GREGG KURBANALI started at St George's University (SGU), Grenada, in August 2018. But now he is back home – with four more years of medical school to go.
The cost of tuition each semester is US$40,000, and with two semesters for the next four years, the situation is now posing a serious challenge to him and his mother, a single parent.
Kurbanali, 24, who began his schooling at St Monica's Preparatory Primary School, then St Mary's College, Port of Spain, said: “I grew up with my mother and my three siblings. Times were a bit difficult while growing up as my father did not live with us and my mother had to take care of us all at once. So financially things have always been a bit of a struggle.”
He said though his father would help out here and there, the majority of the responsibility fell on his mother.
Since the divorce of his parents, his mother, Marilyn Hospedales, with whom he lives in Diego Martin, gets income from odd transport jobs, a small rental and a pension.
She said when her son applied to the University of the West Indies St Augustine campus, he was not accepted because he didn't have a pass in physics, which is one of the requirements for the medical programme there. So his next option was SGU, which accepted his application.
She said the letter of acceptance only gave the cost of the first year, of US$19,000. She and Gregg's father were able to raise that amount. But Hospedales said she is now faced with a tab of US$35,000 for each of the next eight semesters, amounting to US$280,000.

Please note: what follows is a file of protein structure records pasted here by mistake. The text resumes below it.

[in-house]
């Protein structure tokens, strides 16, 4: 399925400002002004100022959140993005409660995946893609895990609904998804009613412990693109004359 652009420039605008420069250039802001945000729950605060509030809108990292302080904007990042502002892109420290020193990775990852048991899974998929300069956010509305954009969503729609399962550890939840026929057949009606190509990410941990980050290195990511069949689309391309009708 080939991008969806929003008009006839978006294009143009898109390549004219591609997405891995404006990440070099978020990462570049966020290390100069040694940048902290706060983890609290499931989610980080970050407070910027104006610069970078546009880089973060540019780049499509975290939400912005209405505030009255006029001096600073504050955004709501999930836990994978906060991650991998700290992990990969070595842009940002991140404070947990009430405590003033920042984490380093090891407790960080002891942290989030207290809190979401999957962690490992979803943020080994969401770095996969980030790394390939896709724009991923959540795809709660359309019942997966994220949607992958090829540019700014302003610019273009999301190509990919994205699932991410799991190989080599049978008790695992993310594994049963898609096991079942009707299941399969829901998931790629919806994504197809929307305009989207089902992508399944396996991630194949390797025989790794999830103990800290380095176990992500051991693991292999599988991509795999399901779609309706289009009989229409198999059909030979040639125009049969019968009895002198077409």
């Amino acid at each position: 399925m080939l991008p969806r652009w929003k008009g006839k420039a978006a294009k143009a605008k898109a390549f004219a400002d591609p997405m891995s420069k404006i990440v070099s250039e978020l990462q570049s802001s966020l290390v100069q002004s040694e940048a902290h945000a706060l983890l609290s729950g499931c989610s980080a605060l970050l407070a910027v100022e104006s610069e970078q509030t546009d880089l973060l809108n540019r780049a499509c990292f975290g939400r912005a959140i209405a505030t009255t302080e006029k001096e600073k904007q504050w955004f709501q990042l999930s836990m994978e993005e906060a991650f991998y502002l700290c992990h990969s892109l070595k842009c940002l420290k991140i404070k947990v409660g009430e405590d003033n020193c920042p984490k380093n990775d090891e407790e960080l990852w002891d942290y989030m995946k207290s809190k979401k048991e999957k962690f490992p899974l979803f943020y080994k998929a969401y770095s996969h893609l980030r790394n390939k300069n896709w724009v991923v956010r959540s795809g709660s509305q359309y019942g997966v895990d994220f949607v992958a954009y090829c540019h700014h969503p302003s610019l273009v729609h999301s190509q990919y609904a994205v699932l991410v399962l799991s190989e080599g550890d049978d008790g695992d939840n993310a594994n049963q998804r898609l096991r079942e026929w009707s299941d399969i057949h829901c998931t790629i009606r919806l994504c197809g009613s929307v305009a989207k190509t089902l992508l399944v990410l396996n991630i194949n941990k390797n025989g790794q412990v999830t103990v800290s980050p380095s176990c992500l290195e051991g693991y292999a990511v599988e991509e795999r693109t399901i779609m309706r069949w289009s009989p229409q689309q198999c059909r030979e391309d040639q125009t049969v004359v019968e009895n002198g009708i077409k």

Hospedales said when her son returns to Grenada he will live off campus for cheaper accommodation, which she is paying, but it is almost impossible to raise the tuition fees.
She lamented: "If he doesn't get assistance, he won't be able to continue at SGC, which will be most unfortunate."
Kurbanali said: “I have always tried my hardest in school, especially since I have always struggled with ADHD and dyslexia. I have never let that bring me down and I have always worked towards my goal of becoming a doctor.”
He added: “I always knew I wanted to do medicine. Since I was a child I have always been fascinated with the human body and have always wanted to use my skills in medicine to help people. I always knew this is what I wanted my goal in life to be.”
Kurbanali says he really loves St George's and learning medicine there.
“The knowledge that I have gained here is very fascinating and I just want to strive to become a great doctor. Ultimately, my goal is to become a neurosurgeon. My passion in medicine has always been neurology. Even now, I always excel in neurology courses, more than my other ones. I would love to continue attending this school, but financially it is a bit difficult for me.”
Kurbanali is asking the public and the corporate world for financial assistance to see him through university.
In return he has promised to return to TT and provide medical service to the country.